Not to be duped a whiner, this is not a post about my dislike of dog hair...rather an ode to it.
Sunlight sifts through the lean windows facing south, where most of the light comes from this time of year. I always know I've fallen behind on my domestic duties when the sun decides to grace us with it's presence. It shines little beams of warmth into my home, illuminating each and every speck of dust I've ignored over the past week, weeks, month...
Not to be outdone by the dust is the dog hair.
Strands of silky white and black catch my eye as I walk down the hall. Scooping them up with my free hand, I realize that my job has just begun.. For just as the dust seems to have multiplied overnight, so has the dog hair.
I open a closet and pull the purple contraption out called "Animal." It made me promises when I decided to bring it home from the big box store offering $50 off it's original purchase price a few months ago. Lofty promises. Promises worth it's cost. Golden, unicorn and brand-new baby promises that dog hair would be a thing of the past.
Ignorance can be a brutal enemy when it comes to choosing the right kind of dog to bring home and be a part of your family FOREVER. In my case, the old saying "payback is a ..." rings true for all those times I rolled my eyes at my own mother when I was asked to scoop the poop my childhood dog's left in our yard. Note to self: eyerolling will get you nowhere. Had I known, had I researched just a smidgen, I would have known how much Aussies shed. The information is everywhere. Really hard to miss. Yet, caught up in the excitement that my husband had finally agreed to even look at these puppies, I went with the flow, bringing home that 8 pound bundle of joy (and hair) on Labor Day Weekend.
He is a good dog. He is affectionate (read: in my face). He is happy (read: bouncy). He is bonded to us (read: he goes nuts when we're not around). He is friendly (read: he gets frisky with just about any other dog he meets). He is active (read: complete ball of energy), and he is easy to train (read: he knows how to come, sit and stay). He is housebroken (read: oh yes, he is housebroken for sure, now if I could just stop him from lifting his leg 40 times during each walk).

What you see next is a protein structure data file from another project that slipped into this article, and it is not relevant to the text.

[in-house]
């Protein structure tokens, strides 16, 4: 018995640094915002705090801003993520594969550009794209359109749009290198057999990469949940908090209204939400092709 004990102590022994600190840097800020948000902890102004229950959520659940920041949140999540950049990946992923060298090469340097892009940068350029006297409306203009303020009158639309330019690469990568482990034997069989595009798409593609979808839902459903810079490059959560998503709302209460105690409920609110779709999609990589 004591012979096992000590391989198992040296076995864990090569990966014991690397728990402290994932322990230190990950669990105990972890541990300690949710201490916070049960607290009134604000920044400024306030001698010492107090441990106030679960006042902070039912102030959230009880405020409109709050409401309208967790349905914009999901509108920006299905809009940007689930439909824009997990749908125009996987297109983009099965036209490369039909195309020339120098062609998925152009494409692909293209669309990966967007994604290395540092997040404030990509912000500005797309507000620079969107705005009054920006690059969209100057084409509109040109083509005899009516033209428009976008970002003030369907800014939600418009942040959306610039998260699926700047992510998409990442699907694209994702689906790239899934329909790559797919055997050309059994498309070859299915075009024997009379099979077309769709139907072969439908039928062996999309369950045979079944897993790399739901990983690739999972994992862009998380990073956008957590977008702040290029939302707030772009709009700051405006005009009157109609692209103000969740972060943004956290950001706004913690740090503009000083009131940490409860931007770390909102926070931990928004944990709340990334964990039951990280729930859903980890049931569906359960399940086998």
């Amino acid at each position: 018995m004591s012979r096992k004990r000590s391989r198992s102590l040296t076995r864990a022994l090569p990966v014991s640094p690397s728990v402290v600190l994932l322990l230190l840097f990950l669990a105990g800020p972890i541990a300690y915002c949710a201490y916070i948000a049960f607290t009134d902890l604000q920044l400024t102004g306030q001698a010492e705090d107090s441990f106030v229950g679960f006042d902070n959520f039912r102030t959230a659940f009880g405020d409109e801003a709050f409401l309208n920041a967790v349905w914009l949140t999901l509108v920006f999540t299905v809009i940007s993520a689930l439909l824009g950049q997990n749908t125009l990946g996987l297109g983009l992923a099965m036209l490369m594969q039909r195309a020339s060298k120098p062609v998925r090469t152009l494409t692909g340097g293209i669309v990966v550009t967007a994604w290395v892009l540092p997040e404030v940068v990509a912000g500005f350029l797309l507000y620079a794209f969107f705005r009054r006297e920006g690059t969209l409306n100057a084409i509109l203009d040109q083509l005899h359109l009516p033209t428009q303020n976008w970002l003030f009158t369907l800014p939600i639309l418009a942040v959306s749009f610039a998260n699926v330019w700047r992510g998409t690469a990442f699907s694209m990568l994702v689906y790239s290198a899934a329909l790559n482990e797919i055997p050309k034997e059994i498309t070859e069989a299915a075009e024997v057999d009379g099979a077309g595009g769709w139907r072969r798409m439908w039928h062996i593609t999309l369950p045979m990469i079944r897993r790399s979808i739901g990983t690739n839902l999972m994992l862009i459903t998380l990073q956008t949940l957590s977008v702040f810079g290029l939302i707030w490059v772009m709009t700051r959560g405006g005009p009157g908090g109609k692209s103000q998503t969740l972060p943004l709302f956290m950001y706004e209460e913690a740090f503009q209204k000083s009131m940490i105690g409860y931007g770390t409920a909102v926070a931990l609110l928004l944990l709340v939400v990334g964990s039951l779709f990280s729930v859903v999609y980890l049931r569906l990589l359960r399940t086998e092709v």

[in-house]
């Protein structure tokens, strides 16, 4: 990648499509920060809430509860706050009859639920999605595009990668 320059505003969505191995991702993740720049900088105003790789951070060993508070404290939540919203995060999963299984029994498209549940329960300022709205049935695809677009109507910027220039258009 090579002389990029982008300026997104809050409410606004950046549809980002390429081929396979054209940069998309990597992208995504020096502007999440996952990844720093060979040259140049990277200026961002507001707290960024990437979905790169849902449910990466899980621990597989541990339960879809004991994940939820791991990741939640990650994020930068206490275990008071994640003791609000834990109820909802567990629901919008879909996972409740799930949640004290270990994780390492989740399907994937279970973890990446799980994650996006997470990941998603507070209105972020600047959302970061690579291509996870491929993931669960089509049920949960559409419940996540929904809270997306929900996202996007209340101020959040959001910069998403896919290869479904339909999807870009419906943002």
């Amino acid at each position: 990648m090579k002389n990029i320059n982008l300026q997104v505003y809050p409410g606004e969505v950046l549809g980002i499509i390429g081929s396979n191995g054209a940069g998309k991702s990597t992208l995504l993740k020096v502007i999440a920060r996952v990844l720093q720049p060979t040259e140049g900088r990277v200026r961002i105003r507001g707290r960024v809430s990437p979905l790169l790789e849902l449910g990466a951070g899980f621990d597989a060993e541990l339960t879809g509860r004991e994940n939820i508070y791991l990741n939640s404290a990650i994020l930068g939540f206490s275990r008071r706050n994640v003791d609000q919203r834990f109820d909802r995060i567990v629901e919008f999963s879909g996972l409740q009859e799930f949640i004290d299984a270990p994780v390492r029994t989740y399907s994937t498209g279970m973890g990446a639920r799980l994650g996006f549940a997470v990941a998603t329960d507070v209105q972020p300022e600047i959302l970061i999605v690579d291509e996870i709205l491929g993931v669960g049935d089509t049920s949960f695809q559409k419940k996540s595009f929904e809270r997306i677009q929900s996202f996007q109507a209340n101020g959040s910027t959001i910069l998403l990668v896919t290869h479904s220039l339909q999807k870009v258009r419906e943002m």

But good golly miss molly, that dog can shed.
A visitor sits on my couch and I am finding it hard to concentrate on what he is saying because all I can focus on are the wisps of hair that I see waving from the arm of the couch on the other side of him. "Hey there, you missed a few when you were vacuuming," they mock me. I resist the urge to brush his pant legs before he leaves.
I am waiting in the doctor's office, passing the time reading one of those god-awful periodicals that you only find in doctor's office waiting rooms and I notice there, on my dark jeans, a gathering of white hairs. I'm a redhead, they are not mine. In fact no human in my home has that color hair...the dog, again. I remind myself to keep a lint roller in my purse.
I scour the Internet for a solution. I ponder getting him clippered. "You don't clipper Aussies!" shouts my husband after I suggest it, the one on the Westminster Dog Show looked like it had been clippered (I still say is was).
I dream of hairless, ugly dogs that shed not a single hair and then I cringe at the thought of actually having to pet such a thing.
He sheds. He does. He sheds more than any other dog I've ever known. True, his coat is easy to maintain, if you remember to brush him daily (which I do not, it wasn't in my contract) and when it gets dirty it is easy to clean. But the shampooing, oh the shampooing, that will kill a person. Oh, the upkeep!
I found a Furminator for $25 on a website selling discount pet products. People tell me this will change my life. I say, it's about time.